By Cristián Cortés, MAS Young Researcher and Professor of Metropolitan University of Educational Science UMCE

When we see the night sky, the stars appear to be static objects in the firmament, but in reality, they are much more than just colored dots. Fantastic phenomena occur in their atmospheres, such as spots, eruptions, stellar storms, and winds, which are similar to those that occur in the Sun.

These phenomena, as well as others occurring in the interiors of the stars, are strongly related to two fundamental parameters, the stellar rotation and the stellar angular momentum. However, these parameters were not well studied due to the difficulty of observing and modeling them. As a consequence, it was impossible to obtain values ​​of these parameters for large stellar samples that allow us to carry out a statistically robust study. Therefore, studies trying to characterize the stars theoretically and observationally do not consider these phenomena, so the usual models generated “stars” without the wealth of events that happen in their atmospheres. Moreover, even for the Sun there are still unresolved problems about its differential rotation (the speed of rotation is slower at its poles than at its equator), and the Sun rotates more slowly than most solar analog and solar twin stars, probably due to the way that the angular momentum was distributed in the planets of the Solar System. But many details of these processes, as well as of the connections between rotation and the Sun’s surface phenomena are still unknown.

Since the last decade the study of stellar rotation began to change when the space missions CoRoT and Kepler provided to the astronomical community with high quality data, allowing to detect several phenomena occurring in the atmospheres of hundreds of thousands of stars in our Milky Way. The camera sensitivity of these space telescopes to the star light changes, as well as the period of time the objects were observed, allowed us to find new planets in other stellar systems (about 3000 up to date), to identify new types of stars, as well as to detect variations in star brightness due to spots on its surface. Considering the stars rotate, then the spot will also rotate and therefore it is possible to know the period and the speed with which the star rotates.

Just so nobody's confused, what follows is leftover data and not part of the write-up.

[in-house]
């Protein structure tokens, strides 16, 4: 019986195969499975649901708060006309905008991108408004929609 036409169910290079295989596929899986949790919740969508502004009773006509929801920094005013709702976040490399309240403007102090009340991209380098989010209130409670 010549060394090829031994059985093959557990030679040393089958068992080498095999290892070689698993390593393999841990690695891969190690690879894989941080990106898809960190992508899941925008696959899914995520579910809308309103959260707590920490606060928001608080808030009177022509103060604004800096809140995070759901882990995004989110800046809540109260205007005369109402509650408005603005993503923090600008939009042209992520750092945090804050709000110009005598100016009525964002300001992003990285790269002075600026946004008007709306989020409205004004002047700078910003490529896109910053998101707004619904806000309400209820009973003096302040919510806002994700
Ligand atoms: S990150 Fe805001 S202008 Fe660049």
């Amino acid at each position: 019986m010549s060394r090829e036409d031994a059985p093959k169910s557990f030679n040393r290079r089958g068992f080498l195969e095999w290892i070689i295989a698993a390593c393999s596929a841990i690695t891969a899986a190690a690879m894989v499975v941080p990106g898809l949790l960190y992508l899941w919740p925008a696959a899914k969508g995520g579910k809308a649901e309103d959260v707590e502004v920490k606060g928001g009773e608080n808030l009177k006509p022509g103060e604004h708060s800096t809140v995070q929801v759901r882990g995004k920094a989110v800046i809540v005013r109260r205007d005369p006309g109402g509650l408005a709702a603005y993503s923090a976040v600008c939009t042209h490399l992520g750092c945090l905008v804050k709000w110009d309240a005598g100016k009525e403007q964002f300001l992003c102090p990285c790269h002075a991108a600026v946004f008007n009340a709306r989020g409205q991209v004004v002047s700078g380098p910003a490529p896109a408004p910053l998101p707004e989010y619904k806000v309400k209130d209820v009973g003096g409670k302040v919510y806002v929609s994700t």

Despite the incredible and unique contribution of space missions,  their observations must complement with others  from Earth, which allow us to obtain other fundamental parameters, such as surface temperature, mass, age, and chemical composition. These parameters are generally determined by analyzing the spectral lines for different chemical elements present in their atmospheres, which are visible using spectrographs (optical devices that decompose light in their colors, such as when we see in the rainbow). In this sense the environmental conditions of Chile, as well as the installed instruments and telescopes, have allowed us to monitor the stars using different techniques, increasing the possibilities of a complete and detailed analysis.

Some research groups in the world are taking advantage of the information compiled by space missions and ground-based telescopes, which when combined with new computational models, new methods of analysis, and powerful computers, are helping us to understand how stellar rotation and stellar angular momentum impact the stellar life. For example, studies about the  stellar rotation on stars like the Sun, considering different stellar  ages, and with or without planetary systems, are allowing us to know how was and will be its evolution, as well as if the solar rotation is a product of how our Solar System was generated.

http://adsabs.harvard.edu/abs/2015A%26A…581A..68C